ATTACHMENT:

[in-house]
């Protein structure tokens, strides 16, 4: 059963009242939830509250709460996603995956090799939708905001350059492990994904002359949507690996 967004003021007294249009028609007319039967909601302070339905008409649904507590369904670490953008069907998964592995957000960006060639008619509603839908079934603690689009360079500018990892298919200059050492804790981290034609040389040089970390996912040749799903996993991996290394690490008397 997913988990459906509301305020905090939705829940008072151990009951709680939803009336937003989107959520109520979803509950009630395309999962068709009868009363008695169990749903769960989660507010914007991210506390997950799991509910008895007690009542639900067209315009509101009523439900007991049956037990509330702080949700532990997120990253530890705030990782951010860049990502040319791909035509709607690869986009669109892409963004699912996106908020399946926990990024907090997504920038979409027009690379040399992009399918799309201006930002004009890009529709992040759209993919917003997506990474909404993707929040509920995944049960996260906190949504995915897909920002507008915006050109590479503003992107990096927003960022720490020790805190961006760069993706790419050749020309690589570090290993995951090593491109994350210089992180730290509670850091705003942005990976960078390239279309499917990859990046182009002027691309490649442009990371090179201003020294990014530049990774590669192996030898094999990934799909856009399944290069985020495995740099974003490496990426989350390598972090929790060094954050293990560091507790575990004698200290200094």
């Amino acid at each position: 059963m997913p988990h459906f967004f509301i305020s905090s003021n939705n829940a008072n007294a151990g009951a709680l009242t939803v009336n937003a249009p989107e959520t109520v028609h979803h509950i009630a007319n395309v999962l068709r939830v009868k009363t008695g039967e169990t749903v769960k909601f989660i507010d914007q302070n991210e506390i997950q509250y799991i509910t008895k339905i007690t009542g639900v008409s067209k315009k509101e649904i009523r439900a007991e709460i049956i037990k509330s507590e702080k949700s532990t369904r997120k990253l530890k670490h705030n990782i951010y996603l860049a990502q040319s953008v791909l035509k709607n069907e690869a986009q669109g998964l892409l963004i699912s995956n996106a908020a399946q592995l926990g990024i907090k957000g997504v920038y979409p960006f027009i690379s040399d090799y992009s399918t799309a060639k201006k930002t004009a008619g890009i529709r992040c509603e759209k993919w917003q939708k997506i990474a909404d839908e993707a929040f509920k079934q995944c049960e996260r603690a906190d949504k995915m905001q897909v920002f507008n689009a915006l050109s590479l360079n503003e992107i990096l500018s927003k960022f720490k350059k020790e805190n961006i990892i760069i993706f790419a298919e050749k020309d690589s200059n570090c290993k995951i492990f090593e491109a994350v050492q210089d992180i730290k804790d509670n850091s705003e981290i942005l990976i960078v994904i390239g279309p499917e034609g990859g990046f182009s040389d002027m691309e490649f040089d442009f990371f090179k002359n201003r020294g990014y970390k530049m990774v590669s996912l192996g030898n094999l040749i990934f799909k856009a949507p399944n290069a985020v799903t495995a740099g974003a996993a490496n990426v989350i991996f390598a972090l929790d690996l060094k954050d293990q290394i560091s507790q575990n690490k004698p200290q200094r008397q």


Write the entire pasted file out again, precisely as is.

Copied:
[in-house]
């Protein structure tokens, strides 16, 4: 059963009242939830509250709460996603995956090799939708905001350059492990994904002359949507690996 967004003021007294249009028609007319039967909601302070339905008409649904507590369904670490953008069907998964592995957000960006060639008619509603839908079934603690689009360079500018990892298919200059050492804790981290034609040389040089970390996912040749799903996993991996290394690490008397 997913988990459906509301305020905090939705829940008072151990009951709680939803009336937003989107959520109520979803509950009630395309999962068709009868009363008695169990749903769960989660507010914007991210506390997950799991509910008895007690009542639900067209315009509101009523439900007991049956037990509330702080949700532990997120990253530890705030990782951010860049990502040319791909035509709607690869986009669109892409963004699912996106908020399946926990990024907090997504920038979409027009690379040399992009399918799309201006930002004009890009529709992040759209993919917003997506990474909404993707929040509920995944049960996260906190949504995915897909920002507008915006050109590479503003992107990096927003960022720490020790805190961006760069993706790419050749020309690589570090290993995951090593491109994350210089992180730290509670850091705003942005990976960078390239279309499917990859990046182009002027691309490649442009990371090179201003020294990014530049990774590669192996030898094999990934799909856009399944290069985020495995740099974003490496990426989350390598972090929790060094954050293990560091507790575990004698200290200094």
């Amino acid at each position: 059963m997913p988990h459906f967004f509301i305020s905090s003021n939705n829940a008072n007294a151990g009951a709680l009242t939803v009336n937003a249009p989107e959520t109520v028609h979803h509950i009630a007319n395309v999962l068709r939830v009868k009363t008695g039967e169990t749903v769960k909601f989660i507010d914007q302070n991210e506390i997950q509250y799991i509910t008895k339905i007690t009542g639900v008409s067209k315009k509101e649904i009523r439900a007991e709460i049956i037990k509330s507590e702080k949700s532990t369904r997120k990253l530890k670490h705030n990782i951010y996603l860049a990502q040319s953008v791909l035509k709607n069907e690869a986009q669109g998964l892409l963004i699912s995956n996106a908020a399946q592995l926990g990024i907090k957000g997504v920038y979409p960006f027009i690379s040399d090799y992009s399918t799309a060639k201006k930002t004009a008619g890009i529709r992040c509603e759209k993919w917003q939708k997506i990474a909404d839908e993707a929040f509920k079934q995944c049960e996260r603690a906190d949504k995915m905001q897909v920002f507008n689009a915006l050109s590479l360079n503003e992107i990096l500018s927003k960022f720490k350059k020790e805190n961006i990892i760069i993706f790419a298919e050749k020309d690589s200059n570090c290993k995951i492990f090593e491109a994350v050492q210089d992180i730290k804790d509670n850091s705003e981290i942005l990976i960078v994904i390239g279309p499917e034609g990859g990046f182009s040389d002027m691309e490649f040089d442009f990371f090179k002359n201003r020294g990014y970390k530049m990774v590669s996912l192996g030898n094999l040749i990934f799909k856009a949507p399944n290069a985020v799903t495995a740099g974003a996993a490496n990426v989350i991996f390598a972090l929790d690996l060094k954050d293990q290394i560091s507790q575990n690490k004698p200290q200094r008397q």